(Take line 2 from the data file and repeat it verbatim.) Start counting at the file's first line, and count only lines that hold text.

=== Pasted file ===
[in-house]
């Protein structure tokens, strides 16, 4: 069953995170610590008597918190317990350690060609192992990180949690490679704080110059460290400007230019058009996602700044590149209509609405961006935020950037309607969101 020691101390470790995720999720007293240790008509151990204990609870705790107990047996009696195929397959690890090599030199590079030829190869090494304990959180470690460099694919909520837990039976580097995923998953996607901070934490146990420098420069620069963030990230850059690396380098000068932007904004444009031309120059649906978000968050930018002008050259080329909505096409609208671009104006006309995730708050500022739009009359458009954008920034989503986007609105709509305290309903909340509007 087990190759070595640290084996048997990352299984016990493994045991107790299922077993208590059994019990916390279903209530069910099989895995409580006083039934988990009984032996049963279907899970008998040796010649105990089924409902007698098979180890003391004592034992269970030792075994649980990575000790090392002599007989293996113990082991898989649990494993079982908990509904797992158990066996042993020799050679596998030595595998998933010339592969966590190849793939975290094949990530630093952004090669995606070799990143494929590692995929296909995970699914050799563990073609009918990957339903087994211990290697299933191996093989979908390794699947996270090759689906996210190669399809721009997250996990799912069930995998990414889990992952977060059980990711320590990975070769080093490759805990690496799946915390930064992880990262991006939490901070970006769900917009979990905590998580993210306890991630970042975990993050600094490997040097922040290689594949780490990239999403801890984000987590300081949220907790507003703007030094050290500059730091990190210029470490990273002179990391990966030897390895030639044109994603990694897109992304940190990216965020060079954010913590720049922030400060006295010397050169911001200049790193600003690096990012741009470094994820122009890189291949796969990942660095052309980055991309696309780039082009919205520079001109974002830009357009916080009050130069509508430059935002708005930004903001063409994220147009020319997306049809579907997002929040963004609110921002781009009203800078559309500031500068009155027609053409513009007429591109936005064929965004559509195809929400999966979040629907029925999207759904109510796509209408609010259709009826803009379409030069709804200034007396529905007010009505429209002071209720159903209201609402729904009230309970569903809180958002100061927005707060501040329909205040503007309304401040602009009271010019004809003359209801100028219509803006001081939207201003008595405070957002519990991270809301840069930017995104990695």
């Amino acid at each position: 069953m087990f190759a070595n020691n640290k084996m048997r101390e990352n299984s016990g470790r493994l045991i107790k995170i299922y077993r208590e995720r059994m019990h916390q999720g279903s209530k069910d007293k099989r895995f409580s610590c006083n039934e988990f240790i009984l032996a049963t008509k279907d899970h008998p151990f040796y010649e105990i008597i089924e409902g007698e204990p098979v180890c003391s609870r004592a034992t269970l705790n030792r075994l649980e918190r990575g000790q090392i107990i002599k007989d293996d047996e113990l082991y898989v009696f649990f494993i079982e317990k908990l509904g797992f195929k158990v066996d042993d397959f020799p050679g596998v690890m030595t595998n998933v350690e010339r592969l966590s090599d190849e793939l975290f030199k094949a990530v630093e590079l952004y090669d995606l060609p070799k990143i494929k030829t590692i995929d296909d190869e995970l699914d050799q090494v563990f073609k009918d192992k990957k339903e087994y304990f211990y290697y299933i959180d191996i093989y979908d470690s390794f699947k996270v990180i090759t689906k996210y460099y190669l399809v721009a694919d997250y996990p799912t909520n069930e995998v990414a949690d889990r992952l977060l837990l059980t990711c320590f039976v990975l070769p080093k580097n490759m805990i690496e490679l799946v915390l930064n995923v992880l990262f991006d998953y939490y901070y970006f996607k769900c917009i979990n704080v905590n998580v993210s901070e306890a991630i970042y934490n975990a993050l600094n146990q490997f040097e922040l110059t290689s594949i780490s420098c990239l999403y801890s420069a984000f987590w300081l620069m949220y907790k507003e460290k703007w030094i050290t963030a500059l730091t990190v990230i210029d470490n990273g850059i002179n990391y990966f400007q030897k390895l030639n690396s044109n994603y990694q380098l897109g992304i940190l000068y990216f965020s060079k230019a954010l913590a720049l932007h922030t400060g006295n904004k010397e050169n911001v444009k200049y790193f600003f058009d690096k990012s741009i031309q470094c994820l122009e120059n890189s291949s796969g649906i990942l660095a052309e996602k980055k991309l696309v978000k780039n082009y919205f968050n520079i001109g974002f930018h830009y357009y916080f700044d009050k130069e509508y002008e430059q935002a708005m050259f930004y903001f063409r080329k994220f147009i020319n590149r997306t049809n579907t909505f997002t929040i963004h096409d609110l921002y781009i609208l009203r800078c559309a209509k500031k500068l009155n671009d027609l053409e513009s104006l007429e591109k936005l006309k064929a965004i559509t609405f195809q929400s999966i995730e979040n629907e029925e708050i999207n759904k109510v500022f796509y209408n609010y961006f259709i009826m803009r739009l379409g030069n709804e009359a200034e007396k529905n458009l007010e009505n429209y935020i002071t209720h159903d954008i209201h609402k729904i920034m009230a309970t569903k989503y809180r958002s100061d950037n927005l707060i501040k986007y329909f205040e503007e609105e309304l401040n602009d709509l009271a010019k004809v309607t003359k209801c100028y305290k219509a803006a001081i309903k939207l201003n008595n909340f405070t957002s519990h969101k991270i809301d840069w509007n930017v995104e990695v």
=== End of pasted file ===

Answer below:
């Protein structure tokens, strides 16, 4: 069953995170610590008597918190317990350690060609192992990180949690490679704080110059460290400007230019058009996602700044590149209509609405961006935020950037309607969101 020691101390470790995720999720007293240790008509151990204990609870705790107990047996009696195929397959690890090599030199590079030829190869090494304990959180470690460099694919909520837990039976580097995923998953996607901070934490146990420098420069620069963030990230850059690396380098000068932007904004444009031309120059649906978000968050930018002008050259080329909505096409609208671009104006006309995730708050500022739009009359458009954008920034989503986007609105709509305290309903909340509007 087990190759070595640290084996048997990352299984016990493994045991107790299922077993208590059994019990916390279903209530069910099989895995409580006083039934988990009984032996049963279907899970008998040796010649105990089924409902007698098979180890003391004592034992269970030792075994649980990575000790090392002599007989293996113990082991898989649990494993079982908990509904797992158990066996042993020799050679596998030595595998998933010339592969966590190849793939975290094949990530630093952004090669995606070799990143494929590692995929296909995970699914050799563990073609009918990957339903087994211990290697299933191996093989979908390794699947996270090759689906996210190669399809721009997250996990799912069930995998990414889990992952977060059980990711320590990975070769080093490759805990690496799946915390930064992880990262991006939490901070970006769900917009979990905590998580993210306890991630970042975990993050600094490997040097922040290689594949780490990239999403801890984000987590300081949220907790507003703007030094050290500059730091990190210029470490990273002179990391990966030897390895030639044109994603990694897109992304940190990216965020060079954010913590720049922030400060006295010397050169911001200049790193600003690096990012741009470094994820122009890189291949796969990942660095052309980055991309696309780039082009919205520079001109974002830009357009916080009050130069509508430059935002708005930004903001063409994220147009020319997306049809579907997002929040963004609110921002781009009203800078559309500031500068009155027609053409513009007429591109936005064929965004559509195809929400999966979040629907029925999207759904109510796509209408609010259709009826803009379409030069709804200034007396529905007010009505429209002071209720159903209201609402729904009230309970569903809180958002100061927005707060501040329909205040503007309304401040602009009271010019004809003359209801100028219509803006001081939207201003008595405070957002519990991270809301840069930017995104990695």